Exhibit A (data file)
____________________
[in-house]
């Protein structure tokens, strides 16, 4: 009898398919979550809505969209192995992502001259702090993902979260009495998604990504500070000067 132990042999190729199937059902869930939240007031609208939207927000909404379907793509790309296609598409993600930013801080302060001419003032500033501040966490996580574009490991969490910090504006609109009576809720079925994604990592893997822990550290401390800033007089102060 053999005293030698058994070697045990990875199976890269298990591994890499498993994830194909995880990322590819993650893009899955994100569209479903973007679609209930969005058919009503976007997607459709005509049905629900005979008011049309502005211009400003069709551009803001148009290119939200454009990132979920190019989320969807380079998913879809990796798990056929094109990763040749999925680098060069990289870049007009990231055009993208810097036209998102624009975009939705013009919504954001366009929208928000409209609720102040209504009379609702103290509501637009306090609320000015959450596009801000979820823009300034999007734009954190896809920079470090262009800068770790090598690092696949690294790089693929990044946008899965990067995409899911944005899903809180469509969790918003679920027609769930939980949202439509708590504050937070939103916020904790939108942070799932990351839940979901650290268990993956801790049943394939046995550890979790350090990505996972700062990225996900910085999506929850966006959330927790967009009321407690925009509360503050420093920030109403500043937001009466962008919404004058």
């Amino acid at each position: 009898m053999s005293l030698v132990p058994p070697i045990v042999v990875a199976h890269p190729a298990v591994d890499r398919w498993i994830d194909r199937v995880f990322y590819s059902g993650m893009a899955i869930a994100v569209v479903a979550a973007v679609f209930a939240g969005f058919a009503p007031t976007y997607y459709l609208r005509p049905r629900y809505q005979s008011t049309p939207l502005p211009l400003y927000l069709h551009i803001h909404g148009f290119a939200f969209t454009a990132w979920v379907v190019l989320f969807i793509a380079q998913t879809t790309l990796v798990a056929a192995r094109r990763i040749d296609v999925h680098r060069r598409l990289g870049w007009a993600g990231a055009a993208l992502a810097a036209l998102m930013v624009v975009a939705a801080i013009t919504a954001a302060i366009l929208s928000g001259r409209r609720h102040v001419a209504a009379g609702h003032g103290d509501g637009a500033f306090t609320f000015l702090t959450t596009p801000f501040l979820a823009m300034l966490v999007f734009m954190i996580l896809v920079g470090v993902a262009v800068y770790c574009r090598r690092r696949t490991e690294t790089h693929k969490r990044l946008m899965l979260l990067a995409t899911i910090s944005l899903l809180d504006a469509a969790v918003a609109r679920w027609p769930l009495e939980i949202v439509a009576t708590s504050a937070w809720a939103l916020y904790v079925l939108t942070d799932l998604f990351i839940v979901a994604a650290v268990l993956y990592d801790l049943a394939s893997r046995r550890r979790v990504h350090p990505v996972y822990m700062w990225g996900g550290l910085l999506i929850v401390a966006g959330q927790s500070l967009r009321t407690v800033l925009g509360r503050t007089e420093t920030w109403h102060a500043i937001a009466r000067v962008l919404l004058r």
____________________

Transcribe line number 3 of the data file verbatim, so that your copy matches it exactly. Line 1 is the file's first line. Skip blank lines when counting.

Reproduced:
């Amino acid at each position: 009898m053999s005293l030698v132990p058994p070697i045990v042999v990875a199976h890269p190729a298990v591994d890499r398919w498993i994830d194909r199937v995880f990322y590819s059902g993650m893009a899955i869930a994100v569209v479903a979550a973007v679609f209930a939240g969005f058919a009503p007031t976007y997607y459709l609208r005509p049905r629900y809505q005979s008011t049309p939207l502005p211009l400003y927000l069709h551009i803001h909404g148009f290119a939200f969209t454009a990132w979920v379907v190019l989320f969807i793509a380079q998913t879809t790309l990796v798990a056929a192995r094109r990763i040749d296609v999925h680098r060069r598409l990289g870049w007009a993600g990231a055009a993208l992502a810097a036209l998102m930013v624009v975009a939705a801080i013009t919504a954001a302060i366009l929208s928000g001259r409209r609720h102040v001419a209504a009379g609702h003032g103290d509501g637009a500033f306090t609320f000015l702090t959450t596009p801000f501040l979820a823009m300034l966490v999007f734009m954190i996580l896809v920079g470090v993902a262009v800068y770790c574009r090598r690092r696949t490991e690294t790089h693929k969490r990044l946008m899965l979260l990067a995409t899911i910090s944005l899903l809180d504006a469509a969790v918003a609109r679920w027609p769930l009495e939980i949202v439509a009576t708590s504050a937070w809720a939103l916020y904790v079925l939108t942070d799932l998604f990351i839940v979901a994604a650290v268990l993956y990592d801790l049943a394939s893997r046995r550890r979790v990504h350090p990505v996972y822990m700062w990225g996900g550290l910085l999506i929850v401390a966006g959330q927790s500070l967009r009321t407690v800033l925009g509360r503050t007089e420093t920030w109403h102060a500043i937001a009466r000067v962008l919404l004058r």